The priority measure for determining whether a document version has a qualified priority can be based on a qualified priority value. A qualified priority value is a threshold to determine whether a document version is authoritative, complete, or easy to access, depending on the priority rule. When the assigned priority of a document version is greater than or equal to the qualified priority value, the document is deemed to be authoritative, complete, or easy to access, depending on the priority rule. Alternatively, the qualified priority can be based on a relative measure, such as given the priorities of a set of document versions, only the highest priority is deemed as qualified priority.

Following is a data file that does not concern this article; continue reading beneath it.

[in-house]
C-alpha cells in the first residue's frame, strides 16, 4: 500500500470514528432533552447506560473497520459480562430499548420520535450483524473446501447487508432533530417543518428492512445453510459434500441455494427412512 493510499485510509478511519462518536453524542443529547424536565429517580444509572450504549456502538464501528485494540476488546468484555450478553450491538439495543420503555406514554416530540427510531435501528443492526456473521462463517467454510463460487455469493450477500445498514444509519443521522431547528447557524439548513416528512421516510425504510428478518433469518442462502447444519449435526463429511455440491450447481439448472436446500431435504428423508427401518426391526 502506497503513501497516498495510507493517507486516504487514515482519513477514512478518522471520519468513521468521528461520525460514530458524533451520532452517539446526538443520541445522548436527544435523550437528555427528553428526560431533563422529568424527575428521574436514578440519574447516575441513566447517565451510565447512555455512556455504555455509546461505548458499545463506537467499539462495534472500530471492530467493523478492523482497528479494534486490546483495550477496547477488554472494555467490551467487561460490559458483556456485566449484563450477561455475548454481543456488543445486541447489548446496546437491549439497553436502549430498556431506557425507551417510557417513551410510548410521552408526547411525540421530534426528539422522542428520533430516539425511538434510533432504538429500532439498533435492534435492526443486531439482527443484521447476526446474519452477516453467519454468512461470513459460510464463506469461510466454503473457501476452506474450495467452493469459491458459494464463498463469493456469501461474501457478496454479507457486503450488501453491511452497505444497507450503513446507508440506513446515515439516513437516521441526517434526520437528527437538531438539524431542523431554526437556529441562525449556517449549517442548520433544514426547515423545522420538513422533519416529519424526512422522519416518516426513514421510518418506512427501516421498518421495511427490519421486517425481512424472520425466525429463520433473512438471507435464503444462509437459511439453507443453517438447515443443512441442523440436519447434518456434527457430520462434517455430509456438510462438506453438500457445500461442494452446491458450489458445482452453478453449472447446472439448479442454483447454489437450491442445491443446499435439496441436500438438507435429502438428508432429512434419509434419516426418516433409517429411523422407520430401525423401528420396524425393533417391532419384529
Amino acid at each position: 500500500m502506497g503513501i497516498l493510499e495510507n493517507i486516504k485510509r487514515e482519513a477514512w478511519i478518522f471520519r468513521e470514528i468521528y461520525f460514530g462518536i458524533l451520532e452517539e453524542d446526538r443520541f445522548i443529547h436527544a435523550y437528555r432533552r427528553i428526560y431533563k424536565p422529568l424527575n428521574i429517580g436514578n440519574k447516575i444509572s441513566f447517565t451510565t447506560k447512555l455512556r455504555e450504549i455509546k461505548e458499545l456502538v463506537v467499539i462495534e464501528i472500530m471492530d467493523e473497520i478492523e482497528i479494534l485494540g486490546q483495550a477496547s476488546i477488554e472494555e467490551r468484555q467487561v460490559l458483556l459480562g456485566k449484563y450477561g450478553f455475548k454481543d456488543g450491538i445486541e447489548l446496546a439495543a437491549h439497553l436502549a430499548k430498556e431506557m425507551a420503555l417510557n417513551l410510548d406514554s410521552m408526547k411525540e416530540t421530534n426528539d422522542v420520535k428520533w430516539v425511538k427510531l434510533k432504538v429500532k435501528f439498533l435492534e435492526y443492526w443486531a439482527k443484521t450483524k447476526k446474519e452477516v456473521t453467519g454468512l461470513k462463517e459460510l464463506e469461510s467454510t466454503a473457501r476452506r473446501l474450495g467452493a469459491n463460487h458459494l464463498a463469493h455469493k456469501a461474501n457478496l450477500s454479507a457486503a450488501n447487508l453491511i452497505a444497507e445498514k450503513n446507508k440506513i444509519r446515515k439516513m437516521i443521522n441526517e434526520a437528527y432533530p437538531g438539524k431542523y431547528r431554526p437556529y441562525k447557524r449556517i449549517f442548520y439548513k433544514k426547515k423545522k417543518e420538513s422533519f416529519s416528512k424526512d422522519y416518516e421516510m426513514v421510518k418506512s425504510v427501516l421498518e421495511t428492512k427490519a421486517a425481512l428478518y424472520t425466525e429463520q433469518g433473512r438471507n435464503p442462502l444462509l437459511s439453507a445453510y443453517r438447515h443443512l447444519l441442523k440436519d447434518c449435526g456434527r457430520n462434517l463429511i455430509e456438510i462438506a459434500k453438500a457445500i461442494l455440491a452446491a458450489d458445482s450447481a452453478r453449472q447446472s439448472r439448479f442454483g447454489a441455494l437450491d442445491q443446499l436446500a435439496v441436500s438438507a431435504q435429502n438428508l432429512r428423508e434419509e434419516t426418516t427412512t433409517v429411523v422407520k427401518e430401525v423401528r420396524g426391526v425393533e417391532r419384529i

The length measure can be determined by comparing the length of a document version to a minimum length threshold. The minimum length can be expressed in a number of ways, such as the number of bits, bytes, characters, words, lines, paragraphs, pages, and the like. This minimum length is chosen to prefer full-text document versions over versions that are abstracts or briefs, so that document versions with length longer than the minimum length threshold are deemed full-text versions, while document versions with length equal to or shorter than the minimum length threshold are deemed abstracts or briefs. Alternatively, the qualified length can be determined by the metadata associated with the document version. If a metadata element describes the associated document version as full-text or unabridged, the length measure deems the length of that document version as qualified, regardless of the length of the document version compared to the minimum length threshold.